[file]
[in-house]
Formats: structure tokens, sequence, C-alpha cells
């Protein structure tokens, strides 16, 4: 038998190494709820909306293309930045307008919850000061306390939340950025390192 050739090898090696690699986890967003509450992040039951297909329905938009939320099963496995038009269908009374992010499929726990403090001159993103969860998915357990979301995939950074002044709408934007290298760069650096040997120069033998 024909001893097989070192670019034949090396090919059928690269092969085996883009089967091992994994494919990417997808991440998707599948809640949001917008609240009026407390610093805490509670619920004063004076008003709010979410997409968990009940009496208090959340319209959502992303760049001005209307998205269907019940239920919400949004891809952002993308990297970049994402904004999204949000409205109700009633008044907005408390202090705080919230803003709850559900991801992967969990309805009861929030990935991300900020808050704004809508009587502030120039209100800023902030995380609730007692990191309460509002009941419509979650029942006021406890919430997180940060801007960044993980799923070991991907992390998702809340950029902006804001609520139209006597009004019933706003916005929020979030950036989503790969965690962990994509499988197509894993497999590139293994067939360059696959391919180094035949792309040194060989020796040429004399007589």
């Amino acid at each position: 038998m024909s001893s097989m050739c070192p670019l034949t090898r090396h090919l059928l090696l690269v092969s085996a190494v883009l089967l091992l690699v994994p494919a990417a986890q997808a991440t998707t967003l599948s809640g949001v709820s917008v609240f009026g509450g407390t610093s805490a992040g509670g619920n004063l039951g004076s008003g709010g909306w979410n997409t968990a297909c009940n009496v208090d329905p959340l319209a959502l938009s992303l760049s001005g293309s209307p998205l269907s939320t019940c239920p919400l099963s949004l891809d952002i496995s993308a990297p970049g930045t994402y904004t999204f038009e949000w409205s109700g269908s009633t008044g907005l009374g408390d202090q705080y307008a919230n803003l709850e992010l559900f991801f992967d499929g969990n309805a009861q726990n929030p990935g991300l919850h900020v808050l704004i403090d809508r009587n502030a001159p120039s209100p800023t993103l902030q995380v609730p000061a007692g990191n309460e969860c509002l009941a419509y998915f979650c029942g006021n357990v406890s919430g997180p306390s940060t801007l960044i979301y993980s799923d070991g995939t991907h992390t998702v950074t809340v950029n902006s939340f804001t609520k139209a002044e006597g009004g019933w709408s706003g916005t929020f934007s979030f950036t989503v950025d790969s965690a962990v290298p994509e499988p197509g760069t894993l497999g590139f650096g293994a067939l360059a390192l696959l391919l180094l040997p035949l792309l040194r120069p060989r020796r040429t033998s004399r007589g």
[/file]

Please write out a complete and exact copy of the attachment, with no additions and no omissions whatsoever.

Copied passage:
[in-house]
Formats: structure tokens, sequence, C-alpha cells
């Protein structure tokens, strides 16, 4: 038998190494709820909306293309930045307008919850000061306390939340950025390192 050739090898090696690699986890967003509450992040039951297909329905938009939320099963496995038009269908009374992010499929726990403090001159993103969860998915357990979301995939950074002044709408934007290298760069650096040997120069033998 024909001893097989070192670019034949090396090919059928690269092969085996883009089967091992994994494919990417997808991440998707599948809640949001917008609240009026407390610093805490509670619920004063004076008003709010979410997409968990009940009496208090959340319209959502992303760049001005209307998205269907019940239920919400949004891809952002993308990297970049994402904004999204949000409205109700009633008044907005408390202090705080919230803003709850559900991801992967969990309805009861929030990935991300900020808050704004809508009587502030120039209100800023902030995380609730007692990191309460509002009941419509979650029942006021406890919430997180940060801007960044993980799923070991991907992390998702809340950029902006804001609520139209006597009004019933706003916005929020979030950036989503790969965690962990994509499988197509894993497999590139293994067939360059696959391919180094035949792309040194060989020796040429004399007589």
């Amino acid at each position: 038998m024909s001893s097989m050739c070192p670019l034949t090898r090396h090919l059928l090696l690269v092969s085996a190494v883009l089967l091992l690699v994994p494919a990417a986890q997808a991440t998707t967003l599948s809640g949001v709820s917008v609240f009026g509450g407390t610093s805490a992040g509670g619920n004063l039951g004076s008003g709010g909306w979410n997409t968990a297909c009940n009496v208090d329905p959340l319209a959502l938009s992303l760049s001005g293309s209307p998205l269907s939320t019940c239920p919400l099963s949004l891809d952002i496995s993308a990297p970049g930045t994402y904004t999204f038009e949000w409205s109700g269908s009633t008044g907005l009374g408390d202090q705080y307008a919230n803003l709850e992010l559900f991801f992967d499929g969990n309805a009861q726990n929030p990935g991300l919850h900020v808050l704004i403090d809508r009587n502030a001159p120039s209100p800023t993103l902030q995380v609730p000061a007692g990191n309460e969860c509002l009941a419509y998915f979650c029942g006021n357990v406890s919430g997180p306390s940060t801007l960044i979301y993980s799923d070991g995939t991907h992390t998702v950074t809340v950029n902006s939340f804001t609520k139209a002044e006597g009004g019933w709408s706003g916005t929020f934007s979030f950036t989503v950025d790969s965690a962990v290298p994509e499988p197509g760069t894993l497999g590139f650096g293994a067939l360059a390192l696959l391919l180094l040997p035949l792309l040194r120069p060989r020796r040429t033998s004399r007589g």